It’s April Fool’s Day, and I don’t think you can be a true fantasy baseball player if you don’t make some foolish predictions.
I’m unsure how your week has gone, but mine has been Draftmageddon. My sanity’s End Times is the result of wanting to wait until as close to the season as possible to avoid injury picks and let the free agents choose their new garb. And sure, if I had even a smidgen of self-control and wasn’t in double-digit leagues, I might not be having this issue.
Alas, halfway through my series of simultaneous drafts, I have developed five terrible predictions to share with you in honor of April Fool’s Day. I have chosen this day specifically to be held less accountable for these while concurrently allowing a convenient out if they end up being true. (Then the joke’s on you, and you should have listened, see.)
These are not included in The Biggest Mistakes Fantasy Baseball Managers Make, but maybe they should have been.
(1) Pirates’ infielder Diego Castillo will be more valuable in fantasy than Oneil Cruz at the end of the year.
First off, you can identify a terrible prediction because the author has to use multiple identifiers for the player opposite the No. 12 prospect in all of baseball. Second, I was hoping Pittsburgh wouldn’t play the service time manipulation game with Cruz. Still, I decided to make this petty prediction since I’d already drafted him multiple times.
Diego Castillo is 24 years old and came over to Pittsburgh from the Yankees at the trade deadline last year. In November, he got added to the 40-man roster to avoid the Rule 5 draft. Since the Pirates can play with their roster like a Little League team (“Everyone will get a chance to play every position!”), there should be at-bats for him to show if his 12.7 K% and 10.0 BB% will translate to the Majors. His positional versatility (2B, SS, 3B) will land him on many a fantasy roster if he sticks in The Show.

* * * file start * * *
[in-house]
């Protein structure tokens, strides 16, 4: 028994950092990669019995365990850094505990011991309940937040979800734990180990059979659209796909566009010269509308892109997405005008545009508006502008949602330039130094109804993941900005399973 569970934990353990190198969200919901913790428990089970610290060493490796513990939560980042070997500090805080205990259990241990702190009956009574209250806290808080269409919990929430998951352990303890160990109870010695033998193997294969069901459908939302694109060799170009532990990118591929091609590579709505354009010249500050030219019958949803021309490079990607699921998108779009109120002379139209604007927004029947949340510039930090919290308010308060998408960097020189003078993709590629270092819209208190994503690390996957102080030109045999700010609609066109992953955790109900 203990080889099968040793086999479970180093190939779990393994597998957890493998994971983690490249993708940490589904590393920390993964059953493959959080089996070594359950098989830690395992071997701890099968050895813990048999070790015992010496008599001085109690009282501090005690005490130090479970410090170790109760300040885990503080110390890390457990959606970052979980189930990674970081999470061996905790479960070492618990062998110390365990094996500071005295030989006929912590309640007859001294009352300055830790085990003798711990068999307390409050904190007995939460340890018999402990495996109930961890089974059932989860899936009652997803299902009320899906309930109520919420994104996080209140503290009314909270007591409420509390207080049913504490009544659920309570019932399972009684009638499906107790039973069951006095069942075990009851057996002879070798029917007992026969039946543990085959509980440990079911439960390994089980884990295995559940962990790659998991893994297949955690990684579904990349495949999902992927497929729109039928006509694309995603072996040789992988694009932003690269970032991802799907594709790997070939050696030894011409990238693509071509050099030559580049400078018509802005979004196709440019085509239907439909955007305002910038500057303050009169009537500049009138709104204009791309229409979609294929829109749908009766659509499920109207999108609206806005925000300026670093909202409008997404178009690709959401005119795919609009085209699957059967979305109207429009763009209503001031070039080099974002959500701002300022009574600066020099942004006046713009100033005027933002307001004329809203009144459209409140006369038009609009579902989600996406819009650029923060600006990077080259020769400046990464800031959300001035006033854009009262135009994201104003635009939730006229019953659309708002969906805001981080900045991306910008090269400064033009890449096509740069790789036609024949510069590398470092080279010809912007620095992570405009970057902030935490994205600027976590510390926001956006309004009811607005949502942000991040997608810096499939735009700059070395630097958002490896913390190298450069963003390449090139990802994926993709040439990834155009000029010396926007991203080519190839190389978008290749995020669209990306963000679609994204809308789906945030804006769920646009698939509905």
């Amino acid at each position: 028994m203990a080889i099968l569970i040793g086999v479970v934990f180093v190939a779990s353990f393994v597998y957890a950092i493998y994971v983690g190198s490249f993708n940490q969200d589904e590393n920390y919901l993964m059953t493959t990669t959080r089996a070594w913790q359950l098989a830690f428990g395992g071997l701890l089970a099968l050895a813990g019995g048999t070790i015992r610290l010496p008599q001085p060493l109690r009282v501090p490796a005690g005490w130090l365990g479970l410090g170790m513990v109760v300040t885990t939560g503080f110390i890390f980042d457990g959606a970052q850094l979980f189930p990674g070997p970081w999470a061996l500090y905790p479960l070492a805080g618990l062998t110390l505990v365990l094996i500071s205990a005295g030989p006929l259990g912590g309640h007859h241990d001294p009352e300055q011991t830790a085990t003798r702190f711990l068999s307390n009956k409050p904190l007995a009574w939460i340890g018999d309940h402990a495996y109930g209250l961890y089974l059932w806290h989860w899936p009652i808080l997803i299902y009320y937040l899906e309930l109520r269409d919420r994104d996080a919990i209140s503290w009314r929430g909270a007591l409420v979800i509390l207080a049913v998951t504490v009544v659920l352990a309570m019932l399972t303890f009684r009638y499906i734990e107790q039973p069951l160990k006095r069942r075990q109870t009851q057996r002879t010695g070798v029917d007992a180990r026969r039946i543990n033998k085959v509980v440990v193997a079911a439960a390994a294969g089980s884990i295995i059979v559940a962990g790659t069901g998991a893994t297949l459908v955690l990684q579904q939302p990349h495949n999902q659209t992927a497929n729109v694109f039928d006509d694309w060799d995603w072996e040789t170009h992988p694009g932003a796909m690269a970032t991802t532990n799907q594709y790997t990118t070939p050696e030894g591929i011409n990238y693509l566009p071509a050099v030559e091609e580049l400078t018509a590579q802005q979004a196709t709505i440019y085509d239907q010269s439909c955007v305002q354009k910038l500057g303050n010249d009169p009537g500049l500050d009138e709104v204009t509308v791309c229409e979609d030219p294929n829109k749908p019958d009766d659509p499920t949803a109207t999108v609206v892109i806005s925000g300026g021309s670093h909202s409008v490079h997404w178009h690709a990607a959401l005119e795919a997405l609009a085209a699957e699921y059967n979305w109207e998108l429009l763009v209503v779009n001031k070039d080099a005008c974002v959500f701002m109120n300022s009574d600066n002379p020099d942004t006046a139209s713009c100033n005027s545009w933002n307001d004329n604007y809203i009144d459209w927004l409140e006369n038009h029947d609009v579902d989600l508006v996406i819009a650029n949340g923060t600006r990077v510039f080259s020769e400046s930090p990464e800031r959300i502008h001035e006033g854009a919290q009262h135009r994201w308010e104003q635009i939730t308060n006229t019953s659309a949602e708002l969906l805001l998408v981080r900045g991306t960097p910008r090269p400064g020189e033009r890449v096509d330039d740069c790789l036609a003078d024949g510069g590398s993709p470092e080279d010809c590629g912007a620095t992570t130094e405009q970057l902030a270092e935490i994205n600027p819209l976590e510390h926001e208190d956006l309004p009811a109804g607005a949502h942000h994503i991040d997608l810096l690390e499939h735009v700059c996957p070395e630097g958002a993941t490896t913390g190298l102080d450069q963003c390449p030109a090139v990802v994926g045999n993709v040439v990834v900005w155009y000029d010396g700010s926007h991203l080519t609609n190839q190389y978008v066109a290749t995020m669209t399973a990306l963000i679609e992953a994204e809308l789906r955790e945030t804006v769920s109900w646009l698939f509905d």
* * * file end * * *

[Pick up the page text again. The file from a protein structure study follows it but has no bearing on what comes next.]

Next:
Meanwhile, we’ve seen precisely how the new Collective Bargaining Agreement will do nothing to deter service time manipulation and potentially make it worse. Players who finish first or second in Rookie of the Year voting gain a full year of service, so the question is quite simple: How long do the Pirates need to keep Cruz in the minors to ensure he isn’t in the running for the award?
Therefore, on April Fool’s Day, I predict it will be long enough to put Castillo ahead of him for fantasy.
(2) Matt Chapman will be the fourth most-valuable fantasy third baseman at the end of the year.
I wanted to boldly say he’d end up first, but Jose Ramirez, Rafael Devers, and Alex Bregman exist, and I said these were foolish, not bold predictions.
Chapman’s 2021 numbers were abysmal, slashing .210/.314/.403, but I believe that his hip issues decimated his offensive production. He still hit 27 home runs, but his K% and chase% were both career highs. Where does the improvement come from then? In addition to a strong belief that his plate discipline skills will positively regress, he now gets to play half his games in the much friendlier Rogers Centre. This environment would have boosted his power numbers over the past few years. He also surrounds himself with a solid and productive Blue Jays lineup that should improve his counting stats.
Let’s look at who his closest competition might be for the fourth-place participation trophy I’m offering and how I am minimizing their chances for such an honor. While Anthony Rendon (injury-fear) and Nolan Arenado (turned 30, still not in Coors) are going 40 to 60 draft spots higher than him, I see only one guy who threatens my potential brilliance.
Manny Machado is the biggest hurdle I see for Chapman’s ascension to still-not-on-the-podium. Heading into his fourth season in San Diego, he will turn 30 around the All-Star break and will have presumably played the entire time without Fernando Tatis Jr. in the lineup. While Machado’s ratios will remain strong, the batters surrounding him aren’t of Toronto’s caliber, so his counting stats could take a hit.